“I think it is over 1000, globally” was John’s response.

The Mayor then articulated the reason we need to redesign Sydney Road, naming the climate crisis we are in, that we need to take action commensurate with this being a climate emergency. A climate emergency that Moreland Council unanimously declared in September 2018.

Mayor Cr Abboud invokes climate emergency as the reason dto improve sustainable transport and trial cycling lanes on Sydney Road

“For me there is an elephant in this room.” said Mayor, Cr Natalie Abboud.

“There is the fact that this Council has done a couple of things, which is what has got us to this position.

“The first thing that we did is we developed a Council Plan at the start of the four year term, and one of the priorities of the council plan was to create mode shift in the city. That means people out of cars. What we know is that 9,000 people drive up and 8,000 people drive down, probably one to a car. If you put those people in any other mode of transport out of a car, it is a more efficient way to travel. The emissions are lower, they move better down the corridor, it’s easier….I pass cars on a bicycle.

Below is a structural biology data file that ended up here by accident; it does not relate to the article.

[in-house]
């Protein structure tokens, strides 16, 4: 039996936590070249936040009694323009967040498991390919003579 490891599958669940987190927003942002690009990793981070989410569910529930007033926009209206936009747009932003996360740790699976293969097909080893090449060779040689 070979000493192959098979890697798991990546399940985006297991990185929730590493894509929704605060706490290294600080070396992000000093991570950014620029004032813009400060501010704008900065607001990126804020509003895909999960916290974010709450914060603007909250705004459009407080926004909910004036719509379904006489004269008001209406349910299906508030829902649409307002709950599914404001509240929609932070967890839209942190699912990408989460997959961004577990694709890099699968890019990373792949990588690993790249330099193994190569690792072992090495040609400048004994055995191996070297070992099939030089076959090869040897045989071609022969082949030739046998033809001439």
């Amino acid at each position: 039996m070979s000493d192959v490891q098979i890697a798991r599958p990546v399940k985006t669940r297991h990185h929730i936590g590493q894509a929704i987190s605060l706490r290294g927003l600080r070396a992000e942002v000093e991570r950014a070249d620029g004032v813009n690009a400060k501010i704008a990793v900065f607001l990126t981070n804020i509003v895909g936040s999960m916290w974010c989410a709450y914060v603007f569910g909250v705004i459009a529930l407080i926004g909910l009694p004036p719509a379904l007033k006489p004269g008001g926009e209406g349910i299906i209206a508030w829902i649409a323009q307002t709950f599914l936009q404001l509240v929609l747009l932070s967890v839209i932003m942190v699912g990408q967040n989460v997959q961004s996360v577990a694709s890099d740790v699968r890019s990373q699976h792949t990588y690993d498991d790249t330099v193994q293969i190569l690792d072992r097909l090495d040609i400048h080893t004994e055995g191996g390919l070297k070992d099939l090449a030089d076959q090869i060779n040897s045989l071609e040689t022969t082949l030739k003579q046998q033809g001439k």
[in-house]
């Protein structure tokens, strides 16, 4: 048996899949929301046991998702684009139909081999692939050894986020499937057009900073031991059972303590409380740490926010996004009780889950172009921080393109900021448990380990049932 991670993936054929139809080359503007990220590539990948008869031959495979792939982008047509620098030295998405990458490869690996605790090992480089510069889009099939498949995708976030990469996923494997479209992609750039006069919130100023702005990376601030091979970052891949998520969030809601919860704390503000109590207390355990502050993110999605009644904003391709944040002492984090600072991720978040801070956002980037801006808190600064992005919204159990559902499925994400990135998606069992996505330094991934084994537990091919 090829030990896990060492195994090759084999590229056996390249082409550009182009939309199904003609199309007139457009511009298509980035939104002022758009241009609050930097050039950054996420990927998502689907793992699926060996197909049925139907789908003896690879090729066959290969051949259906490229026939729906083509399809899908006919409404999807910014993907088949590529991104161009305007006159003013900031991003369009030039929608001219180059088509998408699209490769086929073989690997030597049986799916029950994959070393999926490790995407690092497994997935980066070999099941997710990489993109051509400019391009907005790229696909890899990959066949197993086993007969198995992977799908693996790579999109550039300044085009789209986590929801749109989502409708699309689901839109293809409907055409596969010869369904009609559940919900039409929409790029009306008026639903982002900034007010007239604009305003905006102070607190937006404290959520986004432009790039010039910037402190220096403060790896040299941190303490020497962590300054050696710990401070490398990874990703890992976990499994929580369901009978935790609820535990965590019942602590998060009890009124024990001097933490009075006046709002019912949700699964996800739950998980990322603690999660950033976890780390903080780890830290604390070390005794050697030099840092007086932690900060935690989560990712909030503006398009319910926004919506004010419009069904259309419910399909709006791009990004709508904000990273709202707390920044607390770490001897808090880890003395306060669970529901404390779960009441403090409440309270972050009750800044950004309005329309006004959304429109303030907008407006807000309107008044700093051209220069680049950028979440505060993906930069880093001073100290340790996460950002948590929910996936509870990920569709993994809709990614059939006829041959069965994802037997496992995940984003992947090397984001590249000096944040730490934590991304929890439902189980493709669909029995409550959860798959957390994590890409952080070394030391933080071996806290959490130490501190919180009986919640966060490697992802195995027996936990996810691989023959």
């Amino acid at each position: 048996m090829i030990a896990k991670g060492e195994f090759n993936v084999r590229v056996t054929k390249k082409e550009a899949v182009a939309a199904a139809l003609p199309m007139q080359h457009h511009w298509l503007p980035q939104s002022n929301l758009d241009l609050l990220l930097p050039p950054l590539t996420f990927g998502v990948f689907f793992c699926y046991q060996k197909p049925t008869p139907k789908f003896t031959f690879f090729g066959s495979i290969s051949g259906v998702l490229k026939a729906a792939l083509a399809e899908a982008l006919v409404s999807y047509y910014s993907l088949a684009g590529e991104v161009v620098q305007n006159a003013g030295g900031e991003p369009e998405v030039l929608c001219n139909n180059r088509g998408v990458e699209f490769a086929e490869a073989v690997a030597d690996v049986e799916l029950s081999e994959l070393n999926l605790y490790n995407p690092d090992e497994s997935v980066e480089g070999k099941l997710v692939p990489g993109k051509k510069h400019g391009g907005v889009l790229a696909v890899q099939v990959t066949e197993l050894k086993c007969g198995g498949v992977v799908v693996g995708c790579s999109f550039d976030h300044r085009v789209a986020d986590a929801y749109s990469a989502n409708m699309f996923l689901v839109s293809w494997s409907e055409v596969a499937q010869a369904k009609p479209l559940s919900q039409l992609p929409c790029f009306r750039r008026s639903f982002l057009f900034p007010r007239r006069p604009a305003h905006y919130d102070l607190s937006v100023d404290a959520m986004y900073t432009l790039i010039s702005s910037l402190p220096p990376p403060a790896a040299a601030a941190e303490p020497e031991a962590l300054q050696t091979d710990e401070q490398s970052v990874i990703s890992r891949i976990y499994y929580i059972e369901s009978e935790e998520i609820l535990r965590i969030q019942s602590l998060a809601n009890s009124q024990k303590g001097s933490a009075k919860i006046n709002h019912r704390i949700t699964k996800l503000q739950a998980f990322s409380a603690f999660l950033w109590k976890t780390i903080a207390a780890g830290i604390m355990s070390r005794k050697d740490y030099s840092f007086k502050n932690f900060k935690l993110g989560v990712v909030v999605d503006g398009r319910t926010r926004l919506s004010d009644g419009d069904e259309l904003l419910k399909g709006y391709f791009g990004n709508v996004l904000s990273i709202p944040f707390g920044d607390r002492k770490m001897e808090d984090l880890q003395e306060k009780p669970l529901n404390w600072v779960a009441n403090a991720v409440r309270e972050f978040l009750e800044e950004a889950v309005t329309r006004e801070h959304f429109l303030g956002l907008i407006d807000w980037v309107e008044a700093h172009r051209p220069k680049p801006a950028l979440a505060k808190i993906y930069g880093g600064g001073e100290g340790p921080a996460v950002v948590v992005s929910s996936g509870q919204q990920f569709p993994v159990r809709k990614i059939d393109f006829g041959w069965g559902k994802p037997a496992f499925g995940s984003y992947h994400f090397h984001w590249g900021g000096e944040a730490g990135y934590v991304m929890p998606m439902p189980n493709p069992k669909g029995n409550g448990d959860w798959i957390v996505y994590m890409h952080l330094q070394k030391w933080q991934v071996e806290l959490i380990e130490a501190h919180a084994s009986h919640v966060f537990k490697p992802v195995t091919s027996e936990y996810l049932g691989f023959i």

“Now it is very Important that we acknowledge that not everyone is going to get out of a car. This is not what this is about, but there are people like me who can get out of a car. If we make cycling easier by removing car parks, more people will ride. I am quite sure of that. It’s cheaper, there are a billion different reasons why it’s better.

“The other thing this council did, unanimously, is to declare a climate emergency.

“The Council has recognised that we are in a climate emergency, and we are trying to pretend we are in some kind of bubble where we can just go on with business as usual.